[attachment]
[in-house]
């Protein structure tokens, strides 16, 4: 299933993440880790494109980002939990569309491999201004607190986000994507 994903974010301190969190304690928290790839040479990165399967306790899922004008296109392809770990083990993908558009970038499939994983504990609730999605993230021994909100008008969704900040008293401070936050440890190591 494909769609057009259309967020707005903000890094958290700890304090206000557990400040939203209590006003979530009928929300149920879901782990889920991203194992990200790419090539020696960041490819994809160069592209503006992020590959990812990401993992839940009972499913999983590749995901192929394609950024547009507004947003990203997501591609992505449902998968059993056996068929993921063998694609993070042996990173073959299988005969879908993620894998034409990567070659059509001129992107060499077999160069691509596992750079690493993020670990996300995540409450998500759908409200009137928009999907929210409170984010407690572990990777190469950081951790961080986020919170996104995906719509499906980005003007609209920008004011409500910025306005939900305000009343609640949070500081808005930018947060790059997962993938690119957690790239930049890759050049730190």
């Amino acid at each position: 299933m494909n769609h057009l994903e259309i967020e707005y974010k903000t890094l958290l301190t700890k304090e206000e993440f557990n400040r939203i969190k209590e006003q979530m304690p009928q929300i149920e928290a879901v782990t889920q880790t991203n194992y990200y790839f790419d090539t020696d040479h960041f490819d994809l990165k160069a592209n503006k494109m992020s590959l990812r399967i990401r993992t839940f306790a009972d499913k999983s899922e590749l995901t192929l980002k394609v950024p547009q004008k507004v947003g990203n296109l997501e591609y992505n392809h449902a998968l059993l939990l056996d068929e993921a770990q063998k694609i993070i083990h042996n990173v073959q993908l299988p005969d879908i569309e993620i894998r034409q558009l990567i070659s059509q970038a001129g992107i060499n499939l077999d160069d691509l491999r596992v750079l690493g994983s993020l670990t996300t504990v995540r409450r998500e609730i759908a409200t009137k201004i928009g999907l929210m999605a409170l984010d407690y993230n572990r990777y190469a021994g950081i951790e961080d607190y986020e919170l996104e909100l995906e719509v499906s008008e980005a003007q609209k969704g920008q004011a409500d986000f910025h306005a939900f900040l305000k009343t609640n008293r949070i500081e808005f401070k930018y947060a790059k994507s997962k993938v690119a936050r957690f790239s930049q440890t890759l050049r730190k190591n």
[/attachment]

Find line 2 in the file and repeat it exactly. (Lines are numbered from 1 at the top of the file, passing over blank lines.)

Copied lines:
């Protein structure tokens, strides 16, 4: 299933993440880790494109980002939990569309491999201004607190986000994507 994903974010301190969190304690928290790839040479990165399967306790899922004008296109392809770990083990993908558009970038499939994983504990609730999605993230021994909100008008969704900040008293401070936050440890190591 494909769609057009259309967020707005903000890094958290700890304090206000557990400040939203209590006003979530009928929300149920879901782990889920991203194992990200790419090539020696960041490819994809160069592209503006992020590959990812990401993992839940009972499913999983590749995901192929394609950024547009507004947003990203997501591609992505449902998968059993056996068929993921063998694609993070042996990173073959299988005969879908993620894998034409990567070659059509001129992107060499077999160069691509596992750079690493993020670990996300995540409450998500759908409200009137928009999907929210409170984010407690572990990777190469950081951790961080986020919170996104995906719509499906980005003007609209920008004011409500910025306005939900305000009343609640949070500081808005930018947060790059997962993938690119957690790239930049890759050049730190």